Whether or not grand prix racing should go back to the kind of tyre war that existed from 2001 to 2006 is a frequent topic of debate among F1 fans. But, if it one day chose to pursue that path, it would become a major outlier in global motorsport.
These days, you can pretty much count the number of high-level championships, at least on four wheels, that feature any sort of active tyre competition on one hand: the FIA World Endurance Championship (although, from next year, only in the GTE classes), the Nurburgring Endurance Series, and of course SUPER GT.
One common denominator among these three series is that Michelin is involved in all of them, as well as various other series as a spec supplier, including MotoGP and Formula E. But there’s only one championship in which it can routinely measure itself against its old rival Bridgestone, and that’s on its foe’s home turf: Japan.
Despite the fact the French concern only supplies four cars in the 45-strong field, and only two in the top GT500 class, that gives Michelin’s SUPER GT effort a unique importance.
“Bridgestone is our rival – not only in motorsport, but in the global tyre business,” says Hiroaki Odashima, Michelin Japan’s Motorsports Director. “When the Clermont-Ferrand factory was closed due to COVID-19, the first products they produced when they resumed was the GT500 tyre [used by Nissan]. That is the evidence that the priority is here.
“Michelin invests in this championship as its first priority among its motorsport activities. We use the technology from GT500 development in other championships like WEC.”
Photo by: Masahide Kamio
By any conceivable metric – titles, wins, number of cars supplied – there’s no doubt that Bridgestone is the top brand in GT500. Perhaps its dominance of its home championship isn’t a surprise, given that since it withdrew from F1 at the end of 2010 and MotoGP at the end of 2015 its only major commitment on the international stage has been its sole supply of the NTT IndyCar Series via its Firestone brand.
Of its rivals, which also include Yokohama and Dunlop, Michelin is the one that has always provided the closest competition since it returned to the series in 2009.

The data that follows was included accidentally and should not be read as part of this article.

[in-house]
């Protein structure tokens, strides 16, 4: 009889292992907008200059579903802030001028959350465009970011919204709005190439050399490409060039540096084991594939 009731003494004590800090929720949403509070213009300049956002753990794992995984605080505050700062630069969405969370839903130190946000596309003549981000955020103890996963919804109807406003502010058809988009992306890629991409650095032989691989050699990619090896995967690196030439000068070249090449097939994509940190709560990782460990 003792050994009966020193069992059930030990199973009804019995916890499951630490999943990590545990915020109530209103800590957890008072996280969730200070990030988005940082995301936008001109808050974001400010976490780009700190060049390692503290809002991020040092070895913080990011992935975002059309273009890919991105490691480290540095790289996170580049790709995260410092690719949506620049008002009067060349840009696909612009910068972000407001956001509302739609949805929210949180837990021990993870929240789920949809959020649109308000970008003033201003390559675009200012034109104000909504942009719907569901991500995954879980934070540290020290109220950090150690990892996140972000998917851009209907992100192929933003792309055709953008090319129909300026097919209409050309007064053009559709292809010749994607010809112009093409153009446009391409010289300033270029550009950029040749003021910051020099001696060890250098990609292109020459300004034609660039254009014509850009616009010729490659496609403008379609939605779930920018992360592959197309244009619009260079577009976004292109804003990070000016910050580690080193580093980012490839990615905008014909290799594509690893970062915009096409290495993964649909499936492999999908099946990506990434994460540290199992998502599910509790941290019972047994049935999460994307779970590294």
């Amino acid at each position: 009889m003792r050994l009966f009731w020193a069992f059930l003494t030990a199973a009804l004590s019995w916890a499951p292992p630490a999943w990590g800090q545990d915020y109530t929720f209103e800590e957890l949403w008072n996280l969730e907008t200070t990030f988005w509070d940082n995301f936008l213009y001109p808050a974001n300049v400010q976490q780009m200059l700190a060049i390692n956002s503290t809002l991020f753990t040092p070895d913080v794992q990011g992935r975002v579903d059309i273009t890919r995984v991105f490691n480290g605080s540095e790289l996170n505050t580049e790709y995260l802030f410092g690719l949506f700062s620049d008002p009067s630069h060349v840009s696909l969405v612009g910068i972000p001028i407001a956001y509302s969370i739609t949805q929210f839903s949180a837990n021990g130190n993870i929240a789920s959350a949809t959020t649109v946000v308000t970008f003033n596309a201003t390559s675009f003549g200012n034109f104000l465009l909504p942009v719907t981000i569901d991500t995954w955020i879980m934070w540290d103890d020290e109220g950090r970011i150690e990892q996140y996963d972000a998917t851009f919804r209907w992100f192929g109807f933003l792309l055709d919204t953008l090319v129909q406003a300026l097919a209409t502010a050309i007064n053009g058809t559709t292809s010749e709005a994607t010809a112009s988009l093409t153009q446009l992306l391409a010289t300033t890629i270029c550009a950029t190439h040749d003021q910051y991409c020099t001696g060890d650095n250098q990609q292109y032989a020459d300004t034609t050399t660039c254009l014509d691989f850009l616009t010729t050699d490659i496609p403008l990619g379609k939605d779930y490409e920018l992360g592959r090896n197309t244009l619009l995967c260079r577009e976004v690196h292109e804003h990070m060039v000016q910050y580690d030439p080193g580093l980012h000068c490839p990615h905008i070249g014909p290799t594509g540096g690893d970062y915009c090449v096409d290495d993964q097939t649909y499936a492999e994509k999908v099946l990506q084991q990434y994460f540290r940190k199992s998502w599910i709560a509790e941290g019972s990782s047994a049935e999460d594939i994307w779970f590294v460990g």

Before their struggles for supremacy in both F1 and MotoGP in the 2000s, it was actually in Japan in the 1990s that the Bridgestone-Michelin rivalry really took hold, back in the days of the old Super Touring-based Japan Touring Car Championship (JTCC).
“When we started JTCC in 1994, there was Bridgestone, Yokohama, Dunlop, Toyo, Falken, very exciting tyre wars,” recalls Odashima. “Unfortunately, the championship ended after the 1998 season, but in those five years, only Michelin and Bridgestone were champions. That’s how Michelin discovered fighting against Bridgestone.”
After the demise of the JTCC, Michelin joined GT500 in 1999 and would supply the TOM’S Toyota team (which won the title in 1997 on Bridgestones) for five seasons, but enjoyed only limited success before slipping away at the end of 2003, scoring three wins in that time.
Having quit F1 at the end of the 2006 season, Michelin made the decision to go back to Japan in 2007. It spent 2008 testing, and then the following year it supplied just one car, Hasemi Motorsport’s Nissan GT-R, which delivered the firm’s first GT500 win since 2001 when Ronnie Quintarelli and Hironobu Yasuda took the spoils at Sepang.
#3 Hasemi Tomica Ebbro GT-R: Ronnie Quintarelli, Hironobu Yasuda
Photo by: Andy Chan
The next year, Michelin began supplying Nissan’s works NISMO team, but after a winless campaign the ‘red car’ was back on Bridgestones in 2011. Fellow Nissan squad MOLA, racing in GT500 for the first time, instead took over the Michelin deal, and drivers Quintarelli and Masataka Yanagida incredibly beat the factory car to the title by 11 points.
While that meant Michelin achieved its goal of winning the title in the third year of its comeback, it marked Bridgestone’s first-ever championship defeat in GT500, and over the next four seasons three more would follow. MOLA pair Quintarelli and Yanagida triumphed for Michelin again in 2012, before NISMO – now back on Michelins – took back-to-back championships in 2014-15 with Quintarelli and Tsugio Matsuda driving.
Rui Yamamoto, Bridgestone’s Motorsport Division Manager, recalls of that time: “I arrived in 2014, and it was very frustrating for us. Until the last round we were battling for the championship, but they had more potential than us. The engineers knew it. That gave us the energy to want to win and get the title back from them.